iOS: Image filters using CoreImage and MetalKitView

Image filters are not only the most popular feature of image editing apps, but also in many social network apps such as Instagram, Snapchat, and Facebook Messenger. As an iOS developer, you might like to include such option into your apps.

The most convenient method would be using CIFilter create the filter and a UIImageView to show it, but there is one big problem: it’s not fast. Regarding the size of images token by iPhones (usually 12Mp), trying several image filters would not create a pleasant and “it just works” experience for the user, they don’t like to see that spinner on the screen for a simple filter, instagram does it instantly, why not your app?

For this, you need to use MetalKit instead of UIKit, which is way faster.  In this tutorial, I will create a subclass of MTKView to display a Metal drawing, filtered image in this case. It does not mean that we cannot show the final image in our lovely UIImageView.

The first step is to create a CIFilter, but before doing it let’s see what is it according to Apple:

An image processor that produces an image by manipulating one or more input images or by generating new image data. The CIFilter class produces a CIImage object as output. Typically, a filter takes one or more images as input. Some filters, however, generate an image based on other types of input parameters. The parameters of a CIFilter object are set and retrieved through the use of key-value pairs.

Let’s create a simple class to handle filters:

import Foundation
import CoreImage

enum CIFilterName: String, CaseIterable, Equatable {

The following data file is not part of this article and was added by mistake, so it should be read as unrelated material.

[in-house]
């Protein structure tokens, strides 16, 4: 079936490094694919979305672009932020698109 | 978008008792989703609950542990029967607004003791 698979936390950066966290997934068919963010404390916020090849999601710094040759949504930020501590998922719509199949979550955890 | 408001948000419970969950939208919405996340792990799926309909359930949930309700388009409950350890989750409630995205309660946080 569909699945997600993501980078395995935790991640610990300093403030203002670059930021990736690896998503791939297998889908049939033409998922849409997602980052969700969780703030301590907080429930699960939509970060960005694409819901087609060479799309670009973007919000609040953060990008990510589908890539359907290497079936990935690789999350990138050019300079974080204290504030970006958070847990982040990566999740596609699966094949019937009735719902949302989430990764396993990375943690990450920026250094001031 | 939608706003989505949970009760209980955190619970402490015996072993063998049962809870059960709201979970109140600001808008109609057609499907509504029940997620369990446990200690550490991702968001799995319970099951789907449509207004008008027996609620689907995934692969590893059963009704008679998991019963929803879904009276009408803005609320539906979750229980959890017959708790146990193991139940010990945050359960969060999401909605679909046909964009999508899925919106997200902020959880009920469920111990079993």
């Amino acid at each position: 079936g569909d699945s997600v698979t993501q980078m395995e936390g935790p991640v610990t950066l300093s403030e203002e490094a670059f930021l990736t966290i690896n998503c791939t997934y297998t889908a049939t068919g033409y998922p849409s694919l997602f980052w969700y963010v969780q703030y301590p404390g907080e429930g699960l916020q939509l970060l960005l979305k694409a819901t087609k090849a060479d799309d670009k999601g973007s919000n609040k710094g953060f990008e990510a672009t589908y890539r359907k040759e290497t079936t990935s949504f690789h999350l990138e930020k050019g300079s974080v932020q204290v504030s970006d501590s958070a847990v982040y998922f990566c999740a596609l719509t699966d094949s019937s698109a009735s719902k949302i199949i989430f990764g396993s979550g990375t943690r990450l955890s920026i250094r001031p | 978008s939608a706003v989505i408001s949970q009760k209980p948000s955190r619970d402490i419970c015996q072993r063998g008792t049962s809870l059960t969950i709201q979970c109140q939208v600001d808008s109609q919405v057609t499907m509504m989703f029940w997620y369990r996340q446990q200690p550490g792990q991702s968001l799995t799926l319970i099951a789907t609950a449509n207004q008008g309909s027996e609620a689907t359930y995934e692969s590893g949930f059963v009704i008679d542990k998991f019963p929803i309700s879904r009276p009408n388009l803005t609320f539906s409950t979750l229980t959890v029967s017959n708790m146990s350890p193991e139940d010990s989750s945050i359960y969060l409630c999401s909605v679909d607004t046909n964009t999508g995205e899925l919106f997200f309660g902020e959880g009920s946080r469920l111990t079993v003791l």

case CIPhotoEffectChrome = "CIPhotoEffectChrome"
    case CIPhotoEffectFade = "CIPhotoEffectFade"
    case CIPhotoEffectInstant = "CIPhotoEffectInstant"
    case CIPhotoEffectNoir = "CIPhotoEffectNoir"
    case CIPhotoEffectProcess = "CIPhotoEffectProcess"
    case CIPhotoEffectTonal = "CIPhotoEffectTonal"
    case CIPhotoEffectTransfer = "CIPhotoEffectTransfer"
    case CISepiaTone = "CISepiaTone"

class ImageFilters {
    private var context: CIContext
    private let image: CIImage
    init() {
        self.context = CIContext()
        self.image = CIImage()
    init(image: CIImage, context: CIContext){
        self.context = context
        self.image = image
    func apply(filterName: CIFilterName) -> CIImage?{
        let filter = CIFilter(name: filterName.rawValue)

        filter?.setValue(self.image, forKey: kCIInputImageKey)
        //filter?.setValue(Double(0.5), forKey: kCIInputIntensityKey)
        return filter?.outputImage

The above code is to create a filtered image in CIImage format using its apply() function and supports 8 filters with default settings. To use it we need to pass a CIImage and a CIContext to the initializer. 

Now we need a subsclass of MTKview which can draw a CIImage into a MTView:

import UIKit
import MetalKit
import AVFoundation

class MetalKitView: MTKView {
    private var commanQueue: MTLCommandQueue?
    private var ciContext: CIContext?
    var mtlTexture: MTLTexture?
    required init(coder: NSCoder) {
        super.init(coder: coder)
        self.isOpaque = false
        self.enableSetNeedsDisplay = true
    func render(image: CIImage, context: CIContext, device: MTLDevice) {
        #if !targetEnvironment(simulator)
        self.ciContext = context
        self.device = device
        var size = self.bounds
        size.size = self.drawableSize
        size = AVMakeRect(aspectRatio: image.extent.size, insideRect: size)
        let filteredImage = image.transformed(by: CGAffineTransform(
            scaleX: size.size.width/image.extent.size.width,
            y: size.size.height/image.extent.size.height))
        let x = -size.origin.x
        let y = -size.origin.y
        self.commanQueue = device.makeCommandQueue()
        let buffer = self.commanQueue!.makeCommandBuffer()!
        self.mtlTexture = self.currentDrawable!.texture